While similar direct care practice models exist in primary care, Kittridge Dermatology is not a concierge/subscription service like those arising in family practice settings. Fees are listed on our website and are based on the length of the appointment and the complexity of care. Our fees are lower than you would likely find as a cash pay patient in other practices. Additionally, the average length of time I spend with each patient face-to-face is 30 minutes. This is unheard of in the common dermatology practice. Feedback from patients has been overwhelmingly positive.
I certainly do not claim that the direct care model is the best or only solution to the current state of our healthcare system. I do, however, believe it introduces a great option for a lot of people. The wonderful thing about my practice is that I can see any patient regardless of insurance type or whether a patient is insured at all. Those with high deductibles or no insurance or with the desire to have completely personalized care that is not dictated by a third-party payer are some of the people that my model serves best. For those with great insurance (a rarity these days), it may not be the best choice financially, but we strive to deliver quality. In fact, the convenient and timely appointments that we offer have been so well-received that many patients with generous insurance benefits choose to visit us and pay out-of-pocket. I suppose this highlights how the direct care advantage is priceless!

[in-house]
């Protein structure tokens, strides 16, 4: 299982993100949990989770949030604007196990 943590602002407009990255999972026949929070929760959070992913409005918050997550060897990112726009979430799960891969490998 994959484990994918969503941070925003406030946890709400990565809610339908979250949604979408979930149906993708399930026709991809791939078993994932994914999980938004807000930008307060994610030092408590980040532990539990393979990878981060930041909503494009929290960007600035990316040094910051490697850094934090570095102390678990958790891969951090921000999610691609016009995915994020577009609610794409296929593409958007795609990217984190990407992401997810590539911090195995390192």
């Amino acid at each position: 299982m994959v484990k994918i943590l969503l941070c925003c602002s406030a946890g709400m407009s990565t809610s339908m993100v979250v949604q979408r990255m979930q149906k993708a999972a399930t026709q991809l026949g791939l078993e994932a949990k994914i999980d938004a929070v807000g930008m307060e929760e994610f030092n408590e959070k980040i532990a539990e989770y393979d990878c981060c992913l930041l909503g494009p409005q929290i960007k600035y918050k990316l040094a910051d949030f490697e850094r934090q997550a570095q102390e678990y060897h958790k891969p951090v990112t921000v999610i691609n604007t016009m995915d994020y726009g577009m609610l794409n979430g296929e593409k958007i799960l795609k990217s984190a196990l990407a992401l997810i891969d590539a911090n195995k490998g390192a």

The concept of insurance has been so ingrained into our minds that we do not think that we can afford healthcare without it. Sometimes we don’t think healthcare is even an option without insurance. Let me be very clear, insurance does not provide healthcare, doctors do!
I do believe that health insurance is beneficial, but in my opinion we have lost sight of the proper place for it. Like car, life, and disability insurance, the role of medical insurance should be reserved for large, expensive, and catastrophic events—not typical day-to-day care. Could you imagine using your car insurance to pay for gas, oil changes, or new tires? The result would be insanely high car insurance costs, lack of price transparency, over-utilization of services, and subsequent insurance control of the care of your vehicle. This is exactly what has transpired in medicine.
When we explain to prospective patients how things work in my practice, some understand and embrace our practice model enthusiastically. Others assume this will be a costly option until we take the time to explain to them why waiting weeks to months to be seen by an in-network physician may not be necessary, even on a tight budget. The best way to explain the direct care model is to provide a hypothetical, but realistic, scenario.
Mr. Basal Cell Mr. Basal Cell has a high deductible insurance plan. He pays $500 per month for his premium and has a $5000 personal deductible. He is 50 years old and has never met his deductible, so he does not anticipate meeting it this year ei ther. He has a health savings account (HSA) into which he deposits pre-taxed funds to use towards his health expenses. Mr. Basal Cell is seen for a full skin exam and has a biopsy done. He also elects to remove three skin tags that are only cosmetically bothersome. The dermatologist discusses skin cancer risks and lifestyle modifications Mr. Basal Cell can make to minimize his risk of skin cancer.